ABBI JACOBSON: (As Katie Mitchell) We all want to be the perfect family, but who's perfect, right? Every family has its challenges from picture day to picky eaters. For my family, our greatest challenge - probably the machine apocalypse.

WELDON: It's not quite, you know, record scratch, freeze-frame, yep, that's me. I bet you're wondering - it's not quite that, but it's so close to it. And just as a narrative gambit - like, as a storytelling thing - I don't fit in, I make weird art, and get a load of my brother over here. He's so weird. He likes dinosaurs. It's like, every kid loves dinosaurs. What are you doing, movie? If the point of the film there was to say that every teenager feels this way, that's one thing. But this film agrees that they're weird in a way that I didn't.

I do like - one thing that does set this film apart, especially those opening 20 minutes, is that the conflict between Katie and her dad isn't generic. It's very specific. It's very sharp. It feels more real than you would get in a lot of animated films.


JACOBSON: (As Katie Mitchell) I can't wait for you guys to see my new movie.


JACOBSON: (As Katie Mitchell) What? What's the face?

DANNY MCBRIDE: (As Rick Mitchell) I just wonder, do you really think you can make a living with this stuff?

JACOBSON: (As Katie Mitchell) Dad, can you finish watching it, at least?

MCBRIDE: (As Rick Mitchell) I will. But I just worry that you're going to be all the way in California and, you know, we're not going to be able to help you, you know, if things don't pan out.

WELDON: My only complaint is that every time we go back to it, we kind of hit that same button the same way. But, man, when the robots are front and center - there is a brilliant set piece in a mall that I just think is, like, the high part of the film. It's so good. And then finally, you have Maya Rudolph. You wait until the last act to let her out of her cage, but when she does, when you do, it's great. So I had a lot of fun with this film.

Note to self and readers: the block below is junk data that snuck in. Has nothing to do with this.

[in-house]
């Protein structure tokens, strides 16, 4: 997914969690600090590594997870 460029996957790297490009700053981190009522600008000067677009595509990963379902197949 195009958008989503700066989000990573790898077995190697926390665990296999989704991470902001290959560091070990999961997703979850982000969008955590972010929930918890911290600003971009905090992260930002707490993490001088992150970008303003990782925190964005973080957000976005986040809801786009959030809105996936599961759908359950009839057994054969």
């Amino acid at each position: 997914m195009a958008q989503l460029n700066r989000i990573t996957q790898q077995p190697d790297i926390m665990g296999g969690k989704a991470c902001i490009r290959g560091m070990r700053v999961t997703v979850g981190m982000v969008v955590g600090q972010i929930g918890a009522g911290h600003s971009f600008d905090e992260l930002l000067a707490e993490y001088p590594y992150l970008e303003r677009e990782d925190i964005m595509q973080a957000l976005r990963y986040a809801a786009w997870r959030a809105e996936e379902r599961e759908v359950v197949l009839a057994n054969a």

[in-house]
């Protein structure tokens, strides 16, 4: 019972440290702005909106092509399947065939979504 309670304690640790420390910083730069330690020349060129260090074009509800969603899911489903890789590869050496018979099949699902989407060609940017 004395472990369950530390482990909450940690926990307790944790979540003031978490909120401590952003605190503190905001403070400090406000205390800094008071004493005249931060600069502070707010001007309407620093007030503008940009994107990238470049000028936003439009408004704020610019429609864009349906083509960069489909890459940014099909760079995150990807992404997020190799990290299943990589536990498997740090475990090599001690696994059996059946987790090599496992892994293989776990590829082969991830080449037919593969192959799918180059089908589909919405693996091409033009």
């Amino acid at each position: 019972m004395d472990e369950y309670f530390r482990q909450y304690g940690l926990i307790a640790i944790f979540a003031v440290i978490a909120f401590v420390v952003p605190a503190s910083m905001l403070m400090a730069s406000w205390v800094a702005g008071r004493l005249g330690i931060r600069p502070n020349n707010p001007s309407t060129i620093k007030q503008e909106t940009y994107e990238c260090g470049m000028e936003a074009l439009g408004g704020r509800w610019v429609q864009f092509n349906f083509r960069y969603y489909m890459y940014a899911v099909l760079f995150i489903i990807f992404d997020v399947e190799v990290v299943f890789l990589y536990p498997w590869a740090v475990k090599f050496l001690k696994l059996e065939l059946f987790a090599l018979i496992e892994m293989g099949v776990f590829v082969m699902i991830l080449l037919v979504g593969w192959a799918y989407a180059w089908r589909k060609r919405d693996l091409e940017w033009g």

HOLMES: Yeah. You know, so did I, and I think I like the family stuff more than you do.

WELDON: Shocking.

HOLMES: I like the robot stuff also. But ultimately, I think when you say it's feelings-heavy, the family stuff, I agree, but it's also comedy-based, and it's also action-y (ph) when the family is out, you know, having adventures. And, you know, a lot of family movies are kids movies, and they may or may not have anything to say about families. But I like the fact that this one, you really do look at that whole family and the way that the conflict - you wrote about this in your review, Glen - the conflict between Dad and Katie has sort of been the whole family's problem and how Mom kind of tries to navigate it and how the little brother tries to navigate it and kind of how it affects - like, it brings down everything they all try to do together.